Ninth Indian Male Commits Suicide On Reservation
RIVERTON, Wyo. (AP) _ For the ninth time in less than two months, a young Indian male on the Wind River Reservation in central Wyoming has committed suicide, officials said Tuesday.
A 25-year-old Arapahoe man hanged himself overnight in a closet, using a drawstring from his sweatshirt, and was found Tuesday morning by his sister, Fremont County Coroner Larry Lee said.
The first suicide occurred Aug. 12. The victims range in age from 14 to 25. Eight were Arapahoe Indians and one was a Shoshone.
″It’s just a domino effect, it seems like,″ Lee said.
The coroner said he had heard suggestions the suicides might be the result of some sort of cult, but that he saw no evidence to substantiate that.
″I can tell you they were all suicidal hangings. None of them was an erotic hanging, none was accidental or homicidal,″ he said. ″We’ve had people call us from all over the nation, trying to help with this thing. But these are suicidal hangings.″
Lee said that, to his knowledge, only two of the victims left notes and neither gave an explanation for the suicide. The notes simply said the person was sorry for what he was doing or told relatives how to divide up his property, Lee said.
The name of the latest victim was being withheld until several relatives could be notified.
Since the beginning of the year, at least 48 suicide attempts have been reported on the sparsely populated, 2 million acre reservation, compared to less than 30 last year.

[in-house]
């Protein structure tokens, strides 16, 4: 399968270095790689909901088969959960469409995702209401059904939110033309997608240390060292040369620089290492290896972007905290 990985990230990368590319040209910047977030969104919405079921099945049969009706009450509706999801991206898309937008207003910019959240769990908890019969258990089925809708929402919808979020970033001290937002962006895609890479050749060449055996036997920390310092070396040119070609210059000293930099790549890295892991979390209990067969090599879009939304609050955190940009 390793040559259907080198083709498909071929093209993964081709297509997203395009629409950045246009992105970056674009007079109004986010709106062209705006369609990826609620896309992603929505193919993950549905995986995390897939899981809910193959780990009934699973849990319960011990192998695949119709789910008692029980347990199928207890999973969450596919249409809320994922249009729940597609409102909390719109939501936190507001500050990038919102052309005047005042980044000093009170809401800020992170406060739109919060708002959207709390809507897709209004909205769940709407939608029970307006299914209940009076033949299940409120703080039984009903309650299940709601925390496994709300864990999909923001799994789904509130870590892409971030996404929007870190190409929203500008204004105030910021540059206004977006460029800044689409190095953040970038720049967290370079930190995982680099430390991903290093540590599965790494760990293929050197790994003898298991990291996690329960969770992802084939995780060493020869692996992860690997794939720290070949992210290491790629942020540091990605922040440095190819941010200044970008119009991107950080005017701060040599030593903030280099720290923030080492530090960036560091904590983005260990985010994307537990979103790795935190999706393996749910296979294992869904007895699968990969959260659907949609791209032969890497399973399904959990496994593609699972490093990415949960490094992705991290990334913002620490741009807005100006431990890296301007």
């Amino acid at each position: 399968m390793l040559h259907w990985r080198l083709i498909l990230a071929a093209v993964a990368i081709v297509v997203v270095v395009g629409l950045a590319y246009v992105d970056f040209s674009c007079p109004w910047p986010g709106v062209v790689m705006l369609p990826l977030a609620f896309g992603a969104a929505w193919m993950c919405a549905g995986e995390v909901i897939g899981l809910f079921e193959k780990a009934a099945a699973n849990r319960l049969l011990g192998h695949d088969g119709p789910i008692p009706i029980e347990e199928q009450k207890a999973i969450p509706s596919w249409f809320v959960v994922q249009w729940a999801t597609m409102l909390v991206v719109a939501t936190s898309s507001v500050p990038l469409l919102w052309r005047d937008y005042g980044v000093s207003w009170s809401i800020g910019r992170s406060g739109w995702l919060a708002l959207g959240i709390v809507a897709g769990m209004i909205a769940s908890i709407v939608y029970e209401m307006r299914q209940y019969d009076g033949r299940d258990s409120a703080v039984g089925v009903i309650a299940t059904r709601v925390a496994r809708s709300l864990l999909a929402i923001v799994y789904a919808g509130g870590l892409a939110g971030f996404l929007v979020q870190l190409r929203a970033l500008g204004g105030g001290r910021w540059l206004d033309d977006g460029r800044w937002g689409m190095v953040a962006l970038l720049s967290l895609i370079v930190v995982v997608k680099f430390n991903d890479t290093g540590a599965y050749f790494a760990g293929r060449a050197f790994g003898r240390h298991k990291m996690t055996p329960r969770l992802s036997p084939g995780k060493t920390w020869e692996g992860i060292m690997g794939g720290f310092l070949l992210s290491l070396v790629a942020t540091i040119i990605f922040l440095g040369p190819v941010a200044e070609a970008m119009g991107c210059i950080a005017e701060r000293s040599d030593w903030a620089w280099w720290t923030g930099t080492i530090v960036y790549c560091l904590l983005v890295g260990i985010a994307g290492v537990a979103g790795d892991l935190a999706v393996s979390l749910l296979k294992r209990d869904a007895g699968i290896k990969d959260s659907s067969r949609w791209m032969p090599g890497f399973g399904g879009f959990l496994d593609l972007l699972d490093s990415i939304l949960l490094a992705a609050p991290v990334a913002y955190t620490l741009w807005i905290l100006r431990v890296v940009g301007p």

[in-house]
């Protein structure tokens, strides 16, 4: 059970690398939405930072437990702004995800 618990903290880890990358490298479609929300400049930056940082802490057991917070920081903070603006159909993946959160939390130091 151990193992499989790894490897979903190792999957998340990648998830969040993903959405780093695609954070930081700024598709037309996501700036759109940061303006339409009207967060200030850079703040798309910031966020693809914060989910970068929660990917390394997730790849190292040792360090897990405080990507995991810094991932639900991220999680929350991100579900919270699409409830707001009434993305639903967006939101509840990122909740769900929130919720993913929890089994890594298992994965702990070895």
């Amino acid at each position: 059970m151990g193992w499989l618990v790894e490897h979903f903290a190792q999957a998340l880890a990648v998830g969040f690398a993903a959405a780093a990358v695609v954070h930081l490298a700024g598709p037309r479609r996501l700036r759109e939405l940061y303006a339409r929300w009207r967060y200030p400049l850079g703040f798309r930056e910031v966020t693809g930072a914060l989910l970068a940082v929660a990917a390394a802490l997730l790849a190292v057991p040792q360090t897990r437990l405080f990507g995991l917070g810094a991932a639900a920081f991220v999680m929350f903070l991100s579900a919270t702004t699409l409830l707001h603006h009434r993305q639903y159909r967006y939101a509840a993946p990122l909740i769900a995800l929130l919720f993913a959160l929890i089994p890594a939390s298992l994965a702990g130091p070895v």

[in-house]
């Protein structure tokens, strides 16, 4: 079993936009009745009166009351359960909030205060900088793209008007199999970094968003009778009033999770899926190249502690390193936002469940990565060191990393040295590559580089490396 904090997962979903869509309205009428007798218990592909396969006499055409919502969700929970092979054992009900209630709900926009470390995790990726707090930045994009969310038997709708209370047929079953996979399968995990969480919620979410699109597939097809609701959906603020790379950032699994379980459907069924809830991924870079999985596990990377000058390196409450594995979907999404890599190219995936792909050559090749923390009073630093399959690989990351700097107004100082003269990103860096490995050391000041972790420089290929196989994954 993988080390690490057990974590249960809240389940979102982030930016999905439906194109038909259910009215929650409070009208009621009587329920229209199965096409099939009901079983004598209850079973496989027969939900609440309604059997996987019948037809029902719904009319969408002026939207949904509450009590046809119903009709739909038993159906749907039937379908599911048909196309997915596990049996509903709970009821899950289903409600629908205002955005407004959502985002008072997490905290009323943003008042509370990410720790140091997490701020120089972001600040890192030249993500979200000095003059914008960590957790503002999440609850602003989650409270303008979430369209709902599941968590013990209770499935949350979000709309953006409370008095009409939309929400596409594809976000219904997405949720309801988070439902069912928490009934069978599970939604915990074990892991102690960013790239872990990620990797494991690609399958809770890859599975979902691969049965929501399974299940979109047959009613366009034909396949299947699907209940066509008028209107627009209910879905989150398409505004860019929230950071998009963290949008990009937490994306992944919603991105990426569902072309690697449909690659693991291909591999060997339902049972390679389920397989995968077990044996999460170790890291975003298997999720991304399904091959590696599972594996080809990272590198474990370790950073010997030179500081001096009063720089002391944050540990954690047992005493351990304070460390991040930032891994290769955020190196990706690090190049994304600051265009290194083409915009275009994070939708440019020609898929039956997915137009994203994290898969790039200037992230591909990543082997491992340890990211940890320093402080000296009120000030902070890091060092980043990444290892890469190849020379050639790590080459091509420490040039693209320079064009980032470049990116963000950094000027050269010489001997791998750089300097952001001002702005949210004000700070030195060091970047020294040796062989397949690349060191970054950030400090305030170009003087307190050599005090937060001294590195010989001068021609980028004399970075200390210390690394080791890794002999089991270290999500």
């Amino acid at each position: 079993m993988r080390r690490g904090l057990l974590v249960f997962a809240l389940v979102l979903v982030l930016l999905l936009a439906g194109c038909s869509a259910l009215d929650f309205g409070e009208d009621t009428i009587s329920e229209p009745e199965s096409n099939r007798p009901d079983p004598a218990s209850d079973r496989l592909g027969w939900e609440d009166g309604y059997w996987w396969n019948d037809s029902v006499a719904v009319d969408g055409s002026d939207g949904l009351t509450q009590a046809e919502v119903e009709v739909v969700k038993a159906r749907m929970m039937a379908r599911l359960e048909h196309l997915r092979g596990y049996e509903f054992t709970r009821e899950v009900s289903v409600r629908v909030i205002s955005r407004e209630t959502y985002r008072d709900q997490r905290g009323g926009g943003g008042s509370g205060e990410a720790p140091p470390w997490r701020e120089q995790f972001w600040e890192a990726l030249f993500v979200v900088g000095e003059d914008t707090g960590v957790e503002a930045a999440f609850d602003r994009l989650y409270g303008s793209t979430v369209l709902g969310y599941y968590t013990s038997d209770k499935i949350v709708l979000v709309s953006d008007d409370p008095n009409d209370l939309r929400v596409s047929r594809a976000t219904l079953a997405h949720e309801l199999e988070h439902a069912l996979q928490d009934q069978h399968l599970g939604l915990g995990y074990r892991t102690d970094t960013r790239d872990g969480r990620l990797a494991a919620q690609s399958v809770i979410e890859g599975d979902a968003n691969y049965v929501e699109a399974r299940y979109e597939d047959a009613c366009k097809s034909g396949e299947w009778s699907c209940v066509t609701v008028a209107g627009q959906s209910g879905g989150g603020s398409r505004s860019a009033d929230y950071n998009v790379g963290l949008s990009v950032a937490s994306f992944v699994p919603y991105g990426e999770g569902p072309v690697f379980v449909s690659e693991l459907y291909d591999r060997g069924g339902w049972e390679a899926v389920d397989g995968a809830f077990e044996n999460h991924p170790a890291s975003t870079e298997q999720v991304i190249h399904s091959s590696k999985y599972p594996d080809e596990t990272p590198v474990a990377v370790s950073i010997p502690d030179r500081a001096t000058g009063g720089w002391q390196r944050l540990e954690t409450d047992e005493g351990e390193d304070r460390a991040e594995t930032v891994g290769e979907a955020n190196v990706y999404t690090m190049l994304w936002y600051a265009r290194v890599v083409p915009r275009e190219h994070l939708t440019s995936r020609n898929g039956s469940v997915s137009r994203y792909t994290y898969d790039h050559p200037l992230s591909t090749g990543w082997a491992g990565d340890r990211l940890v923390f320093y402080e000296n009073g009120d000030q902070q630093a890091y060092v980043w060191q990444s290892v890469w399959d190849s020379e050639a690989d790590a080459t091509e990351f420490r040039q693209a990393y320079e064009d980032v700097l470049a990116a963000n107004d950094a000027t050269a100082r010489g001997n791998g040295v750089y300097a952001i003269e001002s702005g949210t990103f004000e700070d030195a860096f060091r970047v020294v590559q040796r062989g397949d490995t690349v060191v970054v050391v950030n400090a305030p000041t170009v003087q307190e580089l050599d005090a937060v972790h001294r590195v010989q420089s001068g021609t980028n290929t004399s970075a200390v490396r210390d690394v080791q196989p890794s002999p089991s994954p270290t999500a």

Dr. Brian Miracle, a clinical psychologist at the PineRidge Hospital in nearby Lander, said there is no indication of what is causing the rash of suicides and ″we don’t know where we are with the situation.″
He said there is little the hospital can do to stop suicides except treat people who are brought to the facility. ″We can treat the depression,″ he said. ″But we can’t treat people if we don’t know who they are or what’s going on.″
Miracle said the latest suicide, the second in four days, had not resulted in a significant increase in the number of people seeking treatment for depression.
He added he believes news coverage of the deaths has been a contributing factor in the continuing series of suicides.
The reservation has been taking steps to try to halt the suicides. Teachers and counselors at St. Stephens School on the reservation have been holding weekly sessions with small groups of students, trying to get them to talk about their problems and find ways of solving them.
The Wind River school board has agreed to pay for a psychologist to spend a day each week at Wind River High School to develop a suicide prevention program.
Unemployment among the reservation’s 6,000 Indians is nearly 80 percent.
St. Stephens High School guidance counselor Roena Stone says students have complained to her that they have nothing to do, that all the tribal recreation money went for bingo and they have no cars in which to go into town. There are no shopping centers or movie theaters on the reservation.
At least four of the suicides occurred while the young men were under the influence of alcohol. Studies have found 51 percent of the students have a drinking problem and 47 percent have tried drugs.
The Rev. Tony Short, a Jesuit priest at St. Stephens Mission, says the suicides and alcohol abuse are symptoms of a larger mental health problem the Indians will have to conquer themselves, with a change in attitude.
″Indians have tremendous feelings. Anyone who thinks they’re stoic is wrong,″ he said. ″They have a lot of feelings that they keep inside and are not dealing with. People think liquor can loosen them up. But the problem is alcohol is not neutral.″